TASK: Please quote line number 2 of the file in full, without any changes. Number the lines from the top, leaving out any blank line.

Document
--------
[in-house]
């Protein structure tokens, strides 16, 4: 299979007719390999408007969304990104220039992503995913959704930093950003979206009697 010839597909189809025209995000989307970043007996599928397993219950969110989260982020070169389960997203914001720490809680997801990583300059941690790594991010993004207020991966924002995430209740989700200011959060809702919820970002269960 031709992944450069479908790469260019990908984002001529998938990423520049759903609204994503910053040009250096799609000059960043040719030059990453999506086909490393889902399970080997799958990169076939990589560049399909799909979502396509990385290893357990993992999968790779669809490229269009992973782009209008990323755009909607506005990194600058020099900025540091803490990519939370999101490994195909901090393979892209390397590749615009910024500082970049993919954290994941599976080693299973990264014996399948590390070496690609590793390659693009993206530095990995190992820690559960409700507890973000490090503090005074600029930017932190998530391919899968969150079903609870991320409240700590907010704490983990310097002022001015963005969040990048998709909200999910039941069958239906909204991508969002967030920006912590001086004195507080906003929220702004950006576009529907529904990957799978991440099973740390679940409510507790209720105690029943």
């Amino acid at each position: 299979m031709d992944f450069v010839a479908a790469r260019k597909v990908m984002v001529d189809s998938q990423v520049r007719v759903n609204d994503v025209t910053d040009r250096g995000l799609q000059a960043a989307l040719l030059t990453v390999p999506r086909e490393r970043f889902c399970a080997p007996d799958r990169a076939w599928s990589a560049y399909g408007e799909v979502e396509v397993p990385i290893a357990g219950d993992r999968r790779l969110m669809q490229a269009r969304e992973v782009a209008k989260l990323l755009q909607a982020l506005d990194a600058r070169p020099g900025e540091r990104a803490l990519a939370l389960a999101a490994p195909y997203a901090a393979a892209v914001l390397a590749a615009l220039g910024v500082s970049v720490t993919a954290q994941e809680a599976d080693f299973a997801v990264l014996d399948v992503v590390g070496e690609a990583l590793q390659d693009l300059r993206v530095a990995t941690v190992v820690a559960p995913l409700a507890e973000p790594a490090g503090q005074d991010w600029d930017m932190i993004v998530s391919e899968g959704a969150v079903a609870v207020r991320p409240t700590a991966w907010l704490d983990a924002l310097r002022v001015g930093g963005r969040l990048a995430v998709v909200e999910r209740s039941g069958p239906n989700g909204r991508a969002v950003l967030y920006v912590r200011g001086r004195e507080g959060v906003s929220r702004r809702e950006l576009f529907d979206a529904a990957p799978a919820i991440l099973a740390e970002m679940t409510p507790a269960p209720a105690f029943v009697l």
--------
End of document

């Protein structure tokens, strides 16, 4: 299979007719390999408007969304990104220039992503995913959704930093950003979206009697 010839597909189809025209995000989307970043007996599928397993219950969110989260982020070169389960997203914001720490809680997801990583300059941690790594991010993004207020991966924002995430209740989700200011959060809702919820970002269960 031709992944450069479908790469260019990908984002001529998938990423520049759903609204994503910053040009250096799609000059960043040719030059990453999506086909490393889902399970080997799958990169076939990589560049399909799909979502396509990385290893357990993992999968790779669809490229269009992973782009209008990323755009909607506005990194600058020099900025540091803490990519939370999101490994195909901090393979892209390397590749615009910024500082970049993919954290994941599976080693299973990264014996399948590390070496690609590793390659693009993206530095990995190992820690559960409700507890973000490090503090005074600029930017932190998530391919899968969150079903609870991320409240700590907010704490983990310097002022001015963005969040990048998709909200999910039941069958239906909204991508969002967030920006912590001086004195507080906003929220702004950006576009529907529904990957799978991440099973740390679940409510507790209720105690029943």